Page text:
Had parents been involved from the outset, Channel One might not be airing a daily 12-minute news show complete with commercials to Eagle Valley Middle School students.
But in what Principal Joanie Burris said was genuine oversight, the school's teachers, not the parents, decided in late summer to approve a three-year contract to air the show.
Eagle Valley Middle School is the first school in Nevada to adopt the program.
Channel One has provided 32 televisions, wiring, satellite feeds and about $36,000 of commercial-free educational videos.
"The result was in our haste to take advantage of a wonderful program. We wanted it in place when the school year started," Burris said. "I've only been here a couple of years and maybe I didn't understand the process."
But the merits of Channel One will be reviewed, Burris said. A survey, to be conducted before the end of the school year, will take input from parents and teachers.
Parents, teachers and Carson City School District officials- about 50 in all - attended Monday night's meeting and for two hours the group discussed the positives and negatives of Channel One. No action was taken.
The half-dozen teachers who spoke described the program as a gripping, inspiring and innovative way to spend a 20-minute period, which up to now had been wasted.
"It's valuable. It's the immediacy of the news," said Eric Anderson, an eighth-grade science teacher.
"These aren't pedophiles, they're selling pop and candy,"Anderson said. "And kids can say no... Let's not get too excited about capitalism."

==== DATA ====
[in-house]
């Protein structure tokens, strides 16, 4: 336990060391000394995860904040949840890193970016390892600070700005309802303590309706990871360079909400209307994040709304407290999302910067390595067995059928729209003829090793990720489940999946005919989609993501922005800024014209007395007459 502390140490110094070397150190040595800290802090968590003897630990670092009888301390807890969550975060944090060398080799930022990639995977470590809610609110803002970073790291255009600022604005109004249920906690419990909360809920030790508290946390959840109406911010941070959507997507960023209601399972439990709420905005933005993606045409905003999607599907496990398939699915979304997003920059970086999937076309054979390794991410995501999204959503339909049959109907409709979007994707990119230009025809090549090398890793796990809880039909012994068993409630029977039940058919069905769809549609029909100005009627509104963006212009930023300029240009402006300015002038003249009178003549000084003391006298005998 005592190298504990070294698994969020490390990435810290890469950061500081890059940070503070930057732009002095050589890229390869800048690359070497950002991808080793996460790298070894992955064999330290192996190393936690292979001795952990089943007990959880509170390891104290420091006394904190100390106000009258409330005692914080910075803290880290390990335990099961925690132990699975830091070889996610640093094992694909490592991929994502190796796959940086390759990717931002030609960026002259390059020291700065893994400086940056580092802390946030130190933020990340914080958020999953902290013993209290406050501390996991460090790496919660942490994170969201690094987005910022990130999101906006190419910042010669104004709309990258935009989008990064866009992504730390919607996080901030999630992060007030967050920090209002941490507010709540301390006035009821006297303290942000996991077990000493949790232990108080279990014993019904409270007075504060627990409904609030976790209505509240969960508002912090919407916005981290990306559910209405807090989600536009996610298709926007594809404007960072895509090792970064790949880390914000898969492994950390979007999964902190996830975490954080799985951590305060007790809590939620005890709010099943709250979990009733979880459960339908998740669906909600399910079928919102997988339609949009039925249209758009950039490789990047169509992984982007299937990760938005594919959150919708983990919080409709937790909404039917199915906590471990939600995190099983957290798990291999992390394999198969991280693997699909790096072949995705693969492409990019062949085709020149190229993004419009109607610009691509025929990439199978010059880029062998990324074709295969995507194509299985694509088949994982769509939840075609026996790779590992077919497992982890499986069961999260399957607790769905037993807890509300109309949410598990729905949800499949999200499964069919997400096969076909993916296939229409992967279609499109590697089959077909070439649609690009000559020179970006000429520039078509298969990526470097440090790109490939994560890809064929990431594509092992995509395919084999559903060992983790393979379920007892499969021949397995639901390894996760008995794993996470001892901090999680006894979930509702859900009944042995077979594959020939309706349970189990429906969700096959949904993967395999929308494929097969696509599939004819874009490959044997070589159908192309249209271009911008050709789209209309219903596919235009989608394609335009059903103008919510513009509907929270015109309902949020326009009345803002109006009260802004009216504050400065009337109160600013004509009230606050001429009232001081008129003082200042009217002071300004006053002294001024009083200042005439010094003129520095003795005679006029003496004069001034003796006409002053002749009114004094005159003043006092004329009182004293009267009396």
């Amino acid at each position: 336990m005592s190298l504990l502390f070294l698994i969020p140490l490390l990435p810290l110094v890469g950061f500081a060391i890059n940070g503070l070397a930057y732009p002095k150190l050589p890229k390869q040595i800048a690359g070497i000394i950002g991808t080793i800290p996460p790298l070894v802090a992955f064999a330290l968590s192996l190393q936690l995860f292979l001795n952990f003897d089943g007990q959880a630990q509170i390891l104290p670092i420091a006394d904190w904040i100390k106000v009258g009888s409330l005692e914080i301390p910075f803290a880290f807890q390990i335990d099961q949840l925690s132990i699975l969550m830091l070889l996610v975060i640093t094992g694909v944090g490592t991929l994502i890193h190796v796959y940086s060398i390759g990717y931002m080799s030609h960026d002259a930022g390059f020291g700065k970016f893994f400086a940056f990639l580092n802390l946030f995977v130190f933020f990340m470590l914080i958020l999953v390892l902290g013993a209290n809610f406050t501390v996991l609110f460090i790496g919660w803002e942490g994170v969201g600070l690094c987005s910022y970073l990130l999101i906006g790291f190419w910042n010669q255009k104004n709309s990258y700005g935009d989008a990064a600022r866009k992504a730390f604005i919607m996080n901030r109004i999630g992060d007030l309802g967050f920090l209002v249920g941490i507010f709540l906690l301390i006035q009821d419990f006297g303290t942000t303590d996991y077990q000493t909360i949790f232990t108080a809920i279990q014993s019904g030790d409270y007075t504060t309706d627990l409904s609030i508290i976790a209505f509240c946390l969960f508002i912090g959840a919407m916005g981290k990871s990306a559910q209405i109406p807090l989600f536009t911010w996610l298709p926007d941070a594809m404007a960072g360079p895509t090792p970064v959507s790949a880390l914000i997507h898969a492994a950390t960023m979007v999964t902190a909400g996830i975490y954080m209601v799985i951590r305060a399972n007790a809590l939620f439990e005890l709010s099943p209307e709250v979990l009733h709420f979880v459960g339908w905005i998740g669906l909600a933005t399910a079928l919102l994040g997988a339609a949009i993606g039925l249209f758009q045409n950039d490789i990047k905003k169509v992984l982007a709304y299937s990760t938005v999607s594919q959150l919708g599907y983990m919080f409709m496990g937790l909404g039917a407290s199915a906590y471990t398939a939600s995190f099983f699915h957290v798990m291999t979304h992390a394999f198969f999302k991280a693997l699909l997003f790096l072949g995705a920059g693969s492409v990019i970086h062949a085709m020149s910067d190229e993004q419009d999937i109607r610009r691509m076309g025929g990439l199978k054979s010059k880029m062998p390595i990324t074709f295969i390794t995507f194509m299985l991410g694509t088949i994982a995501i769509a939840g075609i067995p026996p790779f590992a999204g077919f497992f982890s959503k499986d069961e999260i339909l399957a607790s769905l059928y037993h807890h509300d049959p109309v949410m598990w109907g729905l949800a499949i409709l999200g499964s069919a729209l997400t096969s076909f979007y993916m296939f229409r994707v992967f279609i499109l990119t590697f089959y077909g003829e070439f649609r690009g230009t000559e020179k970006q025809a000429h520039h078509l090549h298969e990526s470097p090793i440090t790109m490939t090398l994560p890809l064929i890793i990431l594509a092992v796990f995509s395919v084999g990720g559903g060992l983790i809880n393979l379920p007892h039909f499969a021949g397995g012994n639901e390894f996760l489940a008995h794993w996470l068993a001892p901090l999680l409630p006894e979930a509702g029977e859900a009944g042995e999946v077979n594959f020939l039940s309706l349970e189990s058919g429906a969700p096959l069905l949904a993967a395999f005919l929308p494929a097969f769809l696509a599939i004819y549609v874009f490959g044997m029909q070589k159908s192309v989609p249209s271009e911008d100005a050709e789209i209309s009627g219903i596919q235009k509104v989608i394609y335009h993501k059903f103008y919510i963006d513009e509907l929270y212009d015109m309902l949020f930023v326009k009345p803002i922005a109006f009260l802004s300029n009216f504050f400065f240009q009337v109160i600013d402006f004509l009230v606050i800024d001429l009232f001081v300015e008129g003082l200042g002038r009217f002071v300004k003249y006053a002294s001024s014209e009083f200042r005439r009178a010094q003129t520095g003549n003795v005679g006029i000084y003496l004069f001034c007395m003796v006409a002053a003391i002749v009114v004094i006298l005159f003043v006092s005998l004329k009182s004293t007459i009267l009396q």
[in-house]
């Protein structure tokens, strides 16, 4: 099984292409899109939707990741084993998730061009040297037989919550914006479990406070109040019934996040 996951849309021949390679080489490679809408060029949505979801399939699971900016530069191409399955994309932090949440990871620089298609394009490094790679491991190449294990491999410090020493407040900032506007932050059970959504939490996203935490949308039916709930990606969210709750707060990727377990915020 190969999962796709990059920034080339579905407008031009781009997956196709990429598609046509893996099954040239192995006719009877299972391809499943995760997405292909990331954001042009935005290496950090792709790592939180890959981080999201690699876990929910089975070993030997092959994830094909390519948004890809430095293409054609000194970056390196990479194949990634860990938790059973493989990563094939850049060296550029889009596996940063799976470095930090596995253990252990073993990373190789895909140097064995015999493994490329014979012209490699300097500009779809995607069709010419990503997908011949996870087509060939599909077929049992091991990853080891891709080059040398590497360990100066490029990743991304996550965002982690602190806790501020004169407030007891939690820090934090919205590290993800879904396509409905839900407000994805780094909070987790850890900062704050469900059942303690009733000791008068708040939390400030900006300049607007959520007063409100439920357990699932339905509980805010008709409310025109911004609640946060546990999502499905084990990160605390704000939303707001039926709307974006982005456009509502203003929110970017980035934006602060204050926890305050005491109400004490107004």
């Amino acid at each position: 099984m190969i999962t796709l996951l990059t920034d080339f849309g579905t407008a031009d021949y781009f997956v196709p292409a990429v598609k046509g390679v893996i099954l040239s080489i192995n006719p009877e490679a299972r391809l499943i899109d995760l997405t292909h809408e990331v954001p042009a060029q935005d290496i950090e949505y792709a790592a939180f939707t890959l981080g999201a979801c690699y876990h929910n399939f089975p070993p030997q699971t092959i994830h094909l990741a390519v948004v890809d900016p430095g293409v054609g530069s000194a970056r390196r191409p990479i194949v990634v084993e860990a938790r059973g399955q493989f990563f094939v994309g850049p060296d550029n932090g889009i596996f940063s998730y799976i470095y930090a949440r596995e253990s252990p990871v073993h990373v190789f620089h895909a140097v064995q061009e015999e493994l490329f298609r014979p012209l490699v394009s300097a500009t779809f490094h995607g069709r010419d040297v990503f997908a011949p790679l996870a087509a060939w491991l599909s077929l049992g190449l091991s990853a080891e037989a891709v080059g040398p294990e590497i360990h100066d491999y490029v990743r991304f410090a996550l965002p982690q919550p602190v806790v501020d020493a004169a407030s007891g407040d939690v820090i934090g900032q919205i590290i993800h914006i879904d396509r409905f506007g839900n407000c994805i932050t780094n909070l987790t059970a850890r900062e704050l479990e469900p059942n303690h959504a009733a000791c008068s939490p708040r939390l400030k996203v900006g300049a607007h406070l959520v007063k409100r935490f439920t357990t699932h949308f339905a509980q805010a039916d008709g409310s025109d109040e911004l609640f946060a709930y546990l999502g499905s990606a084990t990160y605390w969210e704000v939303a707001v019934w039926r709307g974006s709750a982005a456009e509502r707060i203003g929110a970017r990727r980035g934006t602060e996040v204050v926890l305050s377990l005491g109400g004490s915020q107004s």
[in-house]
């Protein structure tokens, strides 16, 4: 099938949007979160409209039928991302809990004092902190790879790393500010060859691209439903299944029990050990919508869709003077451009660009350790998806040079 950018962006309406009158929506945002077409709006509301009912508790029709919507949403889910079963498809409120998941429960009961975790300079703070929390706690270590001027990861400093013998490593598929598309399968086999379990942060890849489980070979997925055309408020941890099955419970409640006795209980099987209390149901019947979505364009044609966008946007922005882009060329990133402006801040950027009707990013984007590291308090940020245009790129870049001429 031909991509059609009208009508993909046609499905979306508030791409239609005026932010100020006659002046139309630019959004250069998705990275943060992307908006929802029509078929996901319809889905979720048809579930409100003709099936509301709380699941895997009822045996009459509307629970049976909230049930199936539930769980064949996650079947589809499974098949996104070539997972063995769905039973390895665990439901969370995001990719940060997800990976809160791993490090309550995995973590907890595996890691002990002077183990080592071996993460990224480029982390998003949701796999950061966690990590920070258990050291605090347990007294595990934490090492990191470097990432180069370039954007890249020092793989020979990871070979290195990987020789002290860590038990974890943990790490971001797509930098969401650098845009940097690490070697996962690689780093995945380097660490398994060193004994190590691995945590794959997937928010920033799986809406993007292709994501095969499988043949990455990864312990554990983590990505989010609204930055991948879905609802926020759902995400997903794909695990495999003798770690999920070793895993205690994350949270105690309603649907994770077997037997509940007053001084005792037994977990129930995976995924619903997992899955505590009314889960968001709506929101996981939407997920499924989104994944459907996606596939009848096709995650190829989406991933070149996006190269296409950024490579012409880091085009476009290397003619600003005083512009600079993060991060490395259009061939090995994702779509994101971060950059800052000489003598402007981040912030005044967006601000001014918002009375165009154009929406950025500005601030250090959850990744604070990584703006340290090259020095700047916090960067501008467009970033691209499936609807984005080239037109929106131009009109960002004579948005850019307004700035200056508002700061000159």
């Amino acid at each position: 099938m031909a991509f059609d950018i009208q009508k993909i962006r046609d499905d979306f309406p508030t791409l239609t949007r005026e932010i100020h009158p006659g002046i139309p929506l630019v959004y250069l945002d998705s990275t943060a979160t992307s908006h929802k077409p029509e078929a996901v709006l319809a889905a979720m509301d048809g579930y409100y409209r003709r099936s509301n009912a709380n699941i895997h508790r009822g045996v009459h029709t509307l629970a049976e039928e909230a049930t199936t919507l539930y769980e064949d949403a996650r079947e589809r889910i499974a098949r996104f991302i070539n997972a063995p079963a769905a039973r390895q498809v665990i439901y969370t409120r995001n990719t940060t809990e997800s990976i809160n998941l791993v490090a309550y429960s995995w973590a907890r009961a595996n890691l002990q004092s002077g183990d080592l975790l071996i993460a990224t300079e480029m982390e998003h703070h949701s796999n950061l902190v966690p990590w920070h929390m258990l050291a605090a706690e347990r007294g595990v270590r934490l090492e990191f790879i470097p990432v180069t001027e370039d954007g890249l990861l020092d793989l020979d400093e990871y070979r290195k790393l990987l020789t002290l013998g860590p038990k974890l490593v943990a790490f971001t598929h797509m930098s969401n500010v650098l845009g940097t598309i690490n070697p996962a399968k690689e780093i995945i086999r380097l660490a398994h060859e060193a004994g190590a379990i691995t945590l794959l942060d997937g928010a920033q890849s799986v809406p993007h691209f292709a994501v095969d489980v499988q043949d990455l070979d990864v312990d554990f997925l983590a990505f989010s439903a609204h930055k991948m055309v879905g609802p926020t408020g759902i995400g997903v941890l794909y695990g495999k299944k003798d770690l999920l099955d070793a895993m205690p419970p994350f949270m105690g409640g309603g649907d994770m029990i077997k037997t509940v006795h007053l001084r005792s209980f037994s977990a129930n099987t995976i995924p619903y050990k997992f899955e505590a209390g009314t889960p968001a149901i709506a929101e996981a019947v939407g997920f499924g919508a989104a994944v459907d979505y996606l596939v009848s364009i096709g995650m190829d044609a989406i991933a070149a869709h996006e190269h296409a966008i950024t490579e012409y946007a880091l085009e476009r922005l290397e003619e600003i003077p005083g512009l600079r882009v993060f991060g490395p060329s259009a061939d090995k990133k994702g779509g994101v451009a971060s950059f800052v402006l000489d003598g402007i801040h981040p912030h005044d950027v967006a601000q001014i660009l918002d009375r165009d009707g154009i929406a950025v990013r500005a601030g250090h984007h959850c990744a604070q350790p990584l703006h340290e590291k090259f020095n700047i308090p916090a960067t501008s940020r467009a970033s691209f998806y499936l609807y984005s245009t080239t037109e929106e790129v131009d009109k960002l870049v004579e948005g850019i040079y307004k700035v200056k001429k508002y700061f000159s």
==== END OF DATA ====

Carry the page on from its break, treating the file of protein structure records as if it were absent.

The decision to air Channel One bothered some parents for a number of reasons.
Parent Ben Flemming said he made a point of becoming involved with the school district and familiarizing himself with the issues, but on more than one occasion, he said he had been blindsided by a school policy.
"Why are we having this meeting after the fact?" Flemming asked. "Where's my right as a parent? Where's my input? I want to be involved, but how does the school district want me to be involved?"
The advent of Channel One seems innocuous, but the school is on the slippery slope to commercialism, said Barbara Clark, a member of the Nevada Parent Teacher Association.
"The question is, when we open that door, how far are we going to go down that path?" she said. "The public isn't willing to pay for education, so when someone steps forward with money, we take it."
Reading, which had been identified as a school-wide goal, was being sacrificed because of Channel One, parent Ellen Eng said.
"I'm not sure that sixth and seventh graders are ready for (Channel One.) As a parent this is very disheartening to me," Eng said. "We've replaced an opportunity to read by sitting them in front of a TV. There are lots of ways to expand our children's vision of the world."
One child has opted out of Channel One and her 20 minutes is spent reading alone in the library. Her mother, Linda Csiga, asked that something more constructive be offered.
"She misses out on school news because she sits in the library," Csiga said.
The decision to air Channel One was the school's decision, said Carson City School District Board Superintendent Jim Parry.
Parry said that he signed the Channel One contract because it had strong support from the school's staff.
In hindsight, Parry said when delegating the decision to Burris and her staff, he should have stipulated that parents be involved, too.
"The parents should be involved. They need to be involved in deciding whether to continue it. I think it should be reviewed," Parry said.
The school district is in the process of developing a policy on commercialism in schools, Parry said.